Grade: C+

On the most mundane level one could say that “Martha Marcy May Marlene” is a movie about a young girl who escapes a cult and has trouble readjusting to the outside world. But that makes it sound like the sort of thing you might encounter on the Lifetime Network, and it’s far from that. The picture has been described as a psychological thriller, but that’s misleading. It certainly aims to be emotionally unsettling, and it contains a few shocking moments. But it’s essentially a somber, tense character study that relies more on suggestion than explicit point-making, so that a viewer has to try to fill in narrative gaps himself. And it closes so obliquely that it doesn’t so much end as simply stop. It’s a film that’s bound to elicit disparate reactions, from ecstatic acceptance to curt dismissal.

One element that’s unarguable, though, is that Elizabeth Olsen—yes, one of those Olsens—gives a strong performance, nuanced in the title role, that of the girl who essentially changes identity as she goes through the stages of her unhappy life. Her given name was Martha, but after what must have been a difficult childhood she was recruited into a rustic family-like community in upstate New York headed by a quietly charismatic fellow named Patrick (John Hawkes), who calls her Marcy May. (We’re not given any specific information about what occurred in her early life to explain her turn to this cult. Apparently her parents are dead, and later it’s shown that she’s been estranged from her older sister. But details aren’t provided.)

Marcy May’s new “family” is a place where the women occupy a subservient place (they all prepare food for the men and then eat after them, and sleep on mattresses strewn on the floor of a single room). And along with the other men they’re in the thrall of Patrick, but also have a special role to play—each of them is at some point taken, drugged, to the leader’s bed to have sex with him. And all the women use the name “Marlene” when answering the phone.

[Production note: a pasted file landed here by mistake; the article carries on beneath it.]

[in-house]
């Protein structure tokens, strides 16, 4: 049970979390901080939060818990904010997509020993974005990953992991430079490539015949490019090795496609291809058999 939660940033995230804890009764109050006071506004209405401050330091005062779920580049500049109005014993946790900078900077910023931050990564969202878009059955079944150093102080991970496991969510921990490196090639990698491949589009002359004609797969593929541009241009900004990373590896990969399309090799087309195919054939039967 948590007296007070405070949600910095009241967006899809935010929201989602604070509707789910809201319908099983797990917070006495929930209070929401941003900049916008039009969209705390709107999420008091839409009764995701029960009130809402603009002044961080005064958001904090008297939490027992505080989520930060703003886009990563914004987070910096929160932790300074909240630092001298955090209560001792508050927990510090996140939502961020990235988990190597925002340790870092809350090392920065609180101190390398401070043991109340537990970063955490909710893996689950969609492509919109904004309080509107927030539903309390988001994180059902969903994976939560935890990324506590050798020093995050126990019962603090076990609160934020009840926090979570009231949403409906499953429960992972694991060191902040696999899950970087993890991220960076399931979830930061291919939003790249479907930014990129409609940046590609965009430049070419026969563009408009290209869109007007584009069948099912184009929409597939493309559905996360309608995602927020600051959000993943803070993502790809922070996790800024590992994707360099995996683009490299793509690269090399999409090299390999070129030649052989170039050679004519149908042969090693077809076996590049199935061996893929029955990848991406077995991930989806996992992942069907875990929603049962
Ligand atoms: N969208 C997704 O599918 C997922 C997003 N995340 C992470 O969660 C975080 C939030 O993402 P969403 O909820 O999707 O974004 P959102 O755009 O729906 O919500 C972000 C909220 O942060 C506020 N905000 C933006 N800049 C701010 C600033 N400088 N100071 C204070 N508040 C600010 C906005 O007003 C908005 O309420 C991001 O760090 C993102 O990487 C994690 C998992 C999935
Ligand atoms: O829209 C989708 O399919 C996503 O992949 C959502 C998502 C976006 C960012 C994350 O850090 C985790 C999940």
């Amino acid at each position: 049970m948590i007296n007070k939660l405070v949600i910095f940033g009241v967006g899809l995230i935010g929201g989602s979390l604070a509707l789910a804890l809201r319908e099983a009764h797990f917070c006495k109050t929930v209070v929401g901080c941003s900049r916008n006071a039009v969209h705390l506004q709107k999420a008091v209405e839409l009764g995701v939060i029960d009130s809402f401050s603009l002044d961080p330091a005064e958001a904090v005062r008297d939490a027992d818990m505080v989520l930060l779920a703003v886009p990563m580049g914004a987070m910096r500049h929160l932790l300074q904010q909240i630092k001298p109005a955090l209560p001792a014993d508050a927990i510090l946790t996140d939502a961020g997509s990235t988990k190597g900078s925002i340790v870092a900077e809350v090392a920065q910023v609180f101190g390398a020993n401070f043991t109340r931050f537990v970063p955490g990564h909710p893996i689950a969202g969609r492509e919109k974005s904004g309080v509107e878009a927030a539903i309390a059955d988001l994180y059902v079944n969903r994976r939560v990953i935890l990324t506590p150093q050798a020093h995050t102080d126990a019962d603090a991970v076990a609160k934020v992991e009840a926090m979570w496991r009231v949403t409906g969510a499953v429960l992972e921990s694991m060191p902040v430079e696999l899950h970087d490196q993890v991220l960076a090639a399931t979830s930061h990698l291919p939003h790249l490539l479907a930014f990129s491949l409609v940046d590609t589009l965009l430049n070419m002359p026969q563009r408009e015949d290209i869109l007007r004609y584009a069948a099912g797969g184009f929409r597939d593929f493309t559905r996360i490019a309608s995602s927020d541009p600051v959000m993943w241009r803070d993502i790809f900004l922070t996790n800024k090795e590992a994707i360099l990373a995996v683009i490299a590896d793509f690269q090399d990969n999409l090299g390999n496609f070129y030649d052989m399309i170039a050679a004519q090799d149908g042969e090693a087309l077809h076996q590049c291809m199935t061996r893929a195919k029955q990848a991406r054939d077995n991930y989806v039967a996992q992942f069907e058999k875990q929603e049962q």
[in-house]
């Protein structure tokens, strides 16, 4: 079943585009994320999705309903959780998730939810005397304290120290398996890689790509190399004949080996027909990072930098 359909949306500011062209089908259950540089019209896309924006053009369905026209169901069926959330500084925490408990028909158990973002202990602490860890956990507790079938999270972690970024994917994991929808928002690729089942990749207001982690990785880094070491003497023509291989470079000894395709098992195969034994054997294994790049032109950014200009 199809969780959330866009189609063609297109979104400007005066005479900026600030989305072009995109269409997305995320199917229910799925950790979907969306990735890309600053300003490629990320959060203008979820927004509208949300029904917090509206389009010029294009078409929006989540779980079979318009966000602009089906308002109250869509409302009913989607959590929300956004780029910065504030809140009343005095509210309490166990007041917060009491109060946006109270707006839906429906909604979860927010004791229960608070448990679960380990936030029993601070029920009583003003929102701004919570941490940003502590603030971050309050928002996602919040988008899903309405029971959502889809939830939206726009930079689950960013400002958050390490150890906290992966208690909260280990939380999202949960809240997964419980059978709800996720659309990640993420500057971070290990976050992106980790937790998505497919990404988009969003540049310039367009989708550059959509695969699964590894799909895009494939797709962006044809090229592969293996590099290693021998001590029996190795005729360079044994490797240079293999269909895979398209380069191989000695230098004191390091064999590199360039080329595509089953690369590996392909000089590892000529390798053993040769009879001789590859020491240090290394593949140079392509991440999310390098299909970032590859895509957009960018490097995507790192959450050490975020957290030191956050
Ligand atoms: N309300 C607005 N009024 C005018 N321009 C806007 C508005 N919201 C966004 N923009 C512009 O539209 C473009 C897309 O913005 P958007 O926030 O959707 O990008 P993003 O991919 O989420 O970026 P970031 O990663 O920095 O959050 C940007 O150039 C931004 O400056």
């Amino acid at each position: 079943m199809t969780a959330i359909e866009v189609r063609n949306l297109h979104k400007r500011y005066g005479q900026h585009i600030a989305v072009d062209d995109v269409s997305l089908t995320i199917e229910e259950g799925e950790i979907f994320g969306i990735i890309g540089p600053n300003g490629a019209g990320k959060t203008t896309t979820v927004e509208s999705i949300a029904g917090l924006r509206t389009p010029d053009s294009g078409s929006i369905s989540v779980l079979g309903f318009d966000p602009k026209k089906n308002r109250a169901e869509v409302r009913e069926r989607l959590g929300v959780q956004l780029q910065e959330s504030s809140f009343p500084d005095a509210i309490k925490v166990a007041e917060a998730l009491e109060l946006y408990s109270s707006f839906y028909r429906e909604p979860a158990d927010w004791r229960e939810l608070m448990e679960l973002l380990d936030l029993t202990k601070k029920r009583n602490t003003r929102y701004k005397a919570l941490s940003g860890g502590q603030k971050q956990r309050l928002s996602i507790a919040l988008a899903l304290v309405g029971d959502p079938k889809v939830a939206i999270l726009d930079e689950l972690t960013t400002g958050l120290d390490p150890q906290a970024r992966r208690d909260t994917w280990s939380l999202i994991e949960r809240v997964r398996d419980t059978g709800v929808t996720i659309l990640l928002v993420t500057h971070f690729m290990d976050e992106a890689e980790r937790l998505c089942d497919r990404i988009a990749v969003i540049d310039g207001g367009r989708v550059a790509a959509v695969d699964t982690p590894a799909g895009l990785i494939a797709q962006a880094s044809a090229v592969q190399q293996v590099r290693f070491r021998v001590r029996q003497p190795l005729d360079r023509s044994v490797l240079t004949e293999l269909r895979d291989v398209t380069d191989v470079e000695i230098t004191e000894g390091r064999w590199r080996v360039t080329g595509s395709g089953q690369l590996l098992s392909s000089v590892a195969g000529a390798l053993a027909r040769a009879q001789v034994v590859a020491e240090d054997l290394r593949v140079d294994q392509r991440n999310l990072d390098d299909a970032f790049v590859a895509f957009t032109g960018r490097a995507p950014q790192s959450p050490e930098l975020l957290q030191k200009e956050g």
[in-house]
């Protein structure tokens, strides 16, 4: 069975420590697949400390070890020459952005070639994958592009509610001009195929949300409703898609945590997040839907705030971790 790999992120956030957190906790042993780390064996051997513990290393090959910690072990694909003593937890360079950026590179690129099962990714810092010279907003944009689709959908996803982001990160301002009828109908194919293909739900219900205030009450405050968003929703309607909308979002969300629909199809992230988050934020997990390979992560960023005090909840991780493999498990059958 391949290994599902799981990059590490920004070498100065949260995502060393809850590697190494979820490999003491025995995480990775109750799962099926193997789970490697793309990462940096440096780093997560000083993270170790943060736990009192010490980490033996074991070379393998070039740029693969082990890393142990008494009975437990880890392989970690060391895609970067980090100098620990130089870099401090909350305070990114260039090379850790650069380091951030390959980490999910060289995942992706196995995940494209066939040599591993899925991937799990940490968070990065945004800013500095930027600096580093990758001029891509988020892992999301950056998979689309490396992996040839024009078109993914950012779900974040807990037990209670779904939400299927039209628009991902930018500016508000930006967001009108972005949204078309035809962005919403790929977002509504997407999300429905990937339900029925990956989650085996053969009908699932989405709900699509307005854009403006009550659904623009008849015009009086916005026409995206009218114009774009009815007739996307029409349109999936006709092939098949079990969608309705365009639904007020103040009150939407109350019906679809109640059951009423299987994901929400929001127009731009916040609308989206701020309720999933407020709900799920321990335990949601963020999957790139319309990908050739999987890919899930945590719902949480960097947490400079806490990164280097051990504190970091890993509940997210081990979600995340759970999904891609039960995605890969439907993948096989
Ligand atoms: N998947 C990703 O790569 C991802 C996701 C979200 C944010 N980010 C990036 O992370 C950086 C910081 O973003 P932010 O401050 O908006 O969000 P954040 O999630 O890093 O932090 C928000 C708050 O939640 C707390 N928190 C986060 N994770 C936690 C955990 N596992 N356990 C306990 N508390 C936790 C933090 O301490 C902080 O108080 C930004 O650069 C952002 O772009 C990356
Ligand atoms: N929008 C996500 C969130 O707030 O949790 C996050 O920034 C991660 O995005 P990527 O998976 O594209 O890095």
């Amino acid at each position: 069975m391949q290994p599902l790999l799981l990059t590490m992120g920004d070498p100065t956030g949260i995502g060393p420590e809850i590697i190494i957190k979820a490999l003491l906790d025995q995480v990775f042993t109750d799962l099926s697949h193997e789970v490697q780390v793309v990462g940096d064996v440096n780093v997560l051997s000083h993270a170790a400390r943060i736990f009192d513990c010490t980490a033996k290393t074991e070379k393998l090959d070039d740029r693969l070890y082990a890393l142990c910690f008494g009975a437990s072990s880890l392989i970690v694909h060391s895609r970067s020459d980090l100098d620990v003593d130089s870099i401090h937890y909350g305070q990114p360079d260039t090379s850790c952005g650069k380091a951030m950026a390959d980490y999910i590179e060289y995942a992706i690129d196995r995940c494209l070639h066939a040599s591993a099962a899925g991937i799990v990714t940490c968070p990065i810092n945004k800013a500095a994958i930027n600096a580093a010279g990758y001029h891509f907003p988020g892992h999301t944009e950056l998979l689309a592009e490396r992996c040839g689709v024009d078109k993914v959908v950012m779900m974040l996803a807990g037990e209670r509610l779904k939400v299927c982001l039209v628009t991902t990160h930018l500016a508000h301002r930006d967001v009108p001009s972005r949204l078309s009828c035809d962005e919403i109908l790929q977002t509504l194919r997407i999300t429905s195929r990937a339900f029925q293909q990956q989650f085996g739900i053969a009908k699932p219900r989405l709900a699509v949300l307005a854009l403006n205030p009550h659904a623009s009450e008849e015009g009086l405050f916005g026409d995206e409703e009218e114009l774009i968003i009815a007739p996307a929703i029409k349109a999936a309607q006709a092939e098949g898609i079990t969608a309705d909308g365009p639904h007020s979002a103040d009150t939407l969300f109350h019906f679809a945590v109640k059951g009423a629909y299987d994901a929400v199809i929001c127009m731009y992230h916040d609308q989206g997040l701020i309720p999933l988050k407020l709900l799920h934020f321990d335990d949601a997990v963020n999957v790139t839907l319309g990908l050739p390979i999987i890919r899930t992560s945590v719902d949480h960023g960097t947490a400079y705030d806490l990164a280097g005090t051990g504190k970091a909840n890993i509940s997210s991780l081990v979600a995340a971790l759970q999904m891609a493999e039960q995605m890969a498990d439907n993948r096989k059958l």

What passes for a plot begins when Martha suddenly decides to leave the cult and runs into the woods, eventually reaching town. And though Patrick’s second-in-command (Brady Corbet) follows her there and briefly accosts her, she finds the courage to call her sister Lucy (Sarah Paulson), who comes and takes her to the lakehouse she shares with her architect husband Ted (Hugh Dancy).

From this point the film concentrates on Martha’s stumbling efforts to reconnect with the ordinary world represented by Lucy and Ted, and her fear that she’s being stalked by the cult members. Unaccustomed to conventional social mores, Martha frequently acts in inappropriate ways—climbing into bed with the couple while they have sex, taking a skinny dip in the lake. And via flashback it’s revealed why she fled Patrick’s “family”—during one of the home invasions they conducted, they killed a man. Ultimately Lucy and Ted decide to take her to a facility where she might be helped, but something intervenes. What exactly it is, however, remains unclear as the film ends; and what direction Martha’s story might take from there is equally ambiguous.

Parts of “Martha Marcy May Marlene” are very effective in creating a sense of unease. It’s difficult to forget the creepy character Hawkes creates, whether he’s singing a song he composed for Martha/Marcy May or teaching her to shoot a gun. And some of the abruptly peculiar moves Martha makes toward her sister and brother-in-law are viscerally disturbing as well.

And yet although the fractured narrative style is a defensible directorial choice, mirroring Martha’s personality, with its damaged sense of identity and chaotic memories and fears, Sean Durkin, working in concert with editor Zac Stuart-Pontier, employs it in a self-conscious way, until it comes to feel artificial and forced. And the ending comes across as too clever by half.

So “Martha Marcy May Marlene,” shot by Jody Lee Lipers with a sensitivity that belies the modest budget, is a subtle, sporadically powerful portrait of a young woman in turmoil. But unfortunately its fractured, elliptical form—while defensible from a stylistic perspective—ultimately undermines its effectiveness as drama.